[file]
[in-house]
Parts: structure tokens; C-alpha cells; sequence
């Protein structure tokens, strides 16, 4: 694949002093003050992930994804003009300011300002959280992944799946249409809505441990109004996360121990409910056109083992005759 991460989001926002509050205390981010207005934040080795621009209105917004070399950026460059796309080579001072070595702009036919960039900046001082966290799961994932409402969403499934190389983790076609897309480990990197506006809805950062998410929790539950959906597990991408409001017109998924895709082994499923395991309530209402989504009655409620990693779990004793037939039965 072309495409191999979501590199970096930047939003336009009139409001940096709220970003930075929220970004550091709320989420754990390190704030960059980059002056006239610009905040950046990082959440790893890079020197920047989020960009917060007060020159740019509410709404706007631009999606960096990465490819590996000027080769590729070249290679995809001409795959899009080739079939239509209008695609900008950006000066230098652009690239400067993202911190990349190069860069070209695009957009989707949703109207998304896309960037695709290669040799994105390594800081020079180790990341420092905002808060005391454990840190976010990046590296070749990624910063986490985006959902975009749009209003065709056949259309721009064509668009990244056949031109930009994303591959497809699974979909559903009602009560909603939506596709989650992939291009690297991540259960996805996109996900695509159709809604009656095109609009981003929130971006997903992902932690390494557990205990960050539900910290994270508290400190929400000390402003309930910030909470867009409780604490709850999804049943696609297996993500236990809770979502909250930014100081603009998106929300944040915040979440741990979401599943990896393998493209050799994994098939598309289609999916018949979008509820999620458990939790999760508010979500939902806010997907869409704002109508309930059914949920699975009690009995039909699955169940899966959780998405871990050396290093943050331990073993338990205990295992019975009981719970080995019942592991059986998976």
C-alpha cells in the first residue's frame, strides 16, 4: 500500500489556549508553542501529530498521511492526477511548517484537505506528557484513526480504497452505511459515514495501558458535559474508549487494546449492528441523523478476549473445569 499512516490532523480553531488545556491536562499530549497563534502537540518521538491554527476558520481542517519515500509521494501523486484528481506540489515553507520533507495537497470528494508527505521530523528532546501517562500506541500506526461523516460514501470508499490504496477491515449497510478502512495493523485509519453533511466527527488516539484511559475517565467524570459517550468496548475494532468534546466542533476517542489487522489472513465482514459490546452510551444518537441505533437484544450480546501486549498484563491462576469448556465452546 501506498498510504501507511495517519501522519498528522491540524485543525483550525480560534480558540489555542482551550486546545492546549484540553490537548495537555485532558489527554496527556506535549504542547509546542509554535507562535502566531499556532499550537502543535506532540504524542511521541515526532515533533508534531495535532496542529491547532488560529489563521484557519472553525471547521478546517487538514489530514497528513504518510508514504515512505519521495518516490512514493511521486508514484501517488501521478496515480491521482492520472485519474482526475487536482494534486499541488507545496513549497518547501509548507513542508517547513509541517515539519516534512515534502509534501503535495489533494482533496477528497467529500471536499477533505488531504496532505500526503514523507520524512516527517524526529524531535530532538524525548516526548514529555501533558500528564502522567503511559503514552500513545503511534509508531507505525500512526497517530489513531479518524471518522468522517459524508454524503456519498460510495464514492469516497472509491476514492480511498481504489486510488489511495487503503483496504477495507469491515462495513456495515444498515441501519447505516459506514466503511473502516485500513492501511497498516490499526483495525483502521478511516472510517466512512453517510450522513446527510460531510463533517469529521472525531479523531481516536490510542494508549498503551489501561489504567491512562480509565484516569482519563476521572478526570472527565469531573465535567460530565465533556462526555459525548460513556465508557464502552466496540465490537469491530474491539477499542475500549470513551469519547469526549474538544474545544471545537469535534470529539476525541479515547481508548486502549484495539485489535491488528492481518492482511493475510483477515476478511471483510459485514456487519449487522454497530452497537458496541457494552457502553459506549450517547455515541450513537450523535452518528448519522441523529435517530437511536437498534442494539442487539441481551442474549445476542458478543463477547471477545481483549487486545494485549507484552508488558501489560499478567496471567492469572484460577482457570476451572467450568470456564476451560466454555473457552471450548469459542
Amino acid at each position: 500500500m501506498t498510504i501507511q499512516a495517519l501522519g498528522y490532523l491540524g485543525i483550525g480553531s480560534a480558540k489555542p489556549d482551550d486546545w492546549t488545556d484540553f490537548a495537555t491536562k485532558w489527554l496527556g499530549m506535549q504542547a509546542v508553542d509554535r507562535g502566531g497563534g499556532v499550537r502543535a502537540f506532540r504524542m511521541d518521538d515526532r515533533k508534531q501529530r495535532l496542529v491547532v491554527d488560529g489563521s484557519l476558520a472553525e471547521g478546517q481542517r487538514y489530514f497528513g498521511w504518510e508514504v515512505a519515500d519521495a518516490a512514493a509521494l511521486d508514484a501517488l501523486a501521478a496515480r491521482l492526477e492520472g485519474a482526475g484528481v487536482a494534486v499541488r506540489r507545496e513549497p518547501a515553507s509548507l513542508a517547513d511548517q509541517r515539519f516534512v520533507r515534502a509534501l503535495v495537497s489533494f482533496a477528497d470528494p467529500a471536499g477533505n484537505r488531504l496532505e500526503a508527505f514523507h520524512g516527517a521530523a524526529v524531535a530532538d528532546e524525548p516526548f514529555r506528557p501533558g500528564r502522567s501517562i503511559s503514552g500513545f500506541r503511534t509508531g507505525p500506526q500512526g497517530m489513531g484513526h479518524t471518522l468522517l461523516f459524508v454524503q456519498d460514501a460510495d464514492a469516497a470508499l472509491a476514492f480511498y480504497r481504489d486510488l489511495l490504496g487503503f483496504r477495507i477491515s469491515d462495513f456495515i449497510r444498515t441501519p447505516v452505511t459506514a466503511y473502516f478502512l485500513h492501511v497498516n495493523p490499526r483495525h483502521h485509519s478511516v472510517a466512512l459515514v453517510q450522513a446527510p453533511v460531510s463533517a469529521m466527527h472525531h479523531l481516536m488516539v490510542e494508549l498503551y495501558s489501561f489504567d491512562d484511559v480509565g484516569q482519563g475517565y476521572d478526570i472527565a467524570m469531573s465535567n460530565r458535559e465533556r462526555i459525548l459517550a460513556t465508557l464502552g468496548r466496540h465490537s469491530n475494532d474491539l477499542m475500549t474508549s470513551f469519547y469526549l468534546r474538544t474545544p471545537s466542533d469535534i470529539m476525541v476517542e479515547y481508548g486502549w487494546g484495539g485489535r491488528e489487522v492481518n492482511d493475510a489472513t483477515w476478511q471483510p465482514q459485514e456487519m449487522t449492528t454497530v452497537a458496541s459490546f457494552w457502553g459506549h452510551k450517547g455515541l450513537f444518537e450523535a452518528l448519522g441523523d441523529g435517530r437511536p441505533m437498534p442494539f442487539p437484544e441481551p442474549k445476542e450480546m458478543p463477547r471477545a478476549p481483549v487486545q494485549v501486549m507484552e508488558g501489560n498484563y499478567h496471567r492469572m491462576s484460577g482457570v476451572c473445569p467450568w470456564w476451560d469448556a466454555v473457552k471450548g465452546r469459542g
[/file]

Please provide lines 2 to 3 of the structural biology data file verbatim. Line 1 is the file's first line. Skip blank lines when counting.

Parts: structure tokens; C-alpha cells; sequence
């Protein structure tokens, strides 16, 4: 694949002093003050992930994804003009300011300002959280992944799946249409809505441990109004996360121990409910056109083992005759 991460989001926002509050205390981010207005934040080795621009209105917004070399950026460059796309080579001072070595702009036919960039900046001082966290799961994932409402969403499934190389983790076609897309480990990197506006809805950062998410929790539950959906597990991408409001017109998924895709082994499923395991309530209402989504009655409620990693779990004793037939039965 072309495409191999979501590199970096930047939003336009009139409001940096709220970003930075929220970004550091709320989420754990390190704030960059980059002056006239610009905040950046990082959440790893890079020197920047989020960009917060007060020159740019509410709404706007631009999606960096990465490819590996000027080769590729070249290679995809001409795959899009080739079939239509209008695609900008950006000066230098652009690239400067993202911190990349190069860069070209695009957009989707949703109207998304896309960037695709290669040799994105390594800081020079180790990341420092905002808060005391454990840190976010990046590296070749990624910063986490985006959902975009749009209003065709056949259309721009064509668009990244056949031109930009994303591959497809699974979909559903009602009560909603939506596709989650992939291009690297991540259960996805996109996900695509159709809604009656095109609009981003929130971006997903992902932690390494557990205990960050539900910290994270508290400190929400000390402003309930910030909470867009409780604490709850999804049943696609297996993500236990809770979502909250930014100081603009998106929300944040915040979440741990979401599943990896393998493209050799994994098939598309289609999916018949979008509820999620458990939790999760508010979500939902806010997907869409704002109508309930059914949920699975009690009995039909699955169940899966959780998405871990050396290093943050331990073993338990205990295992019975009981719970080995019942592991059986998976």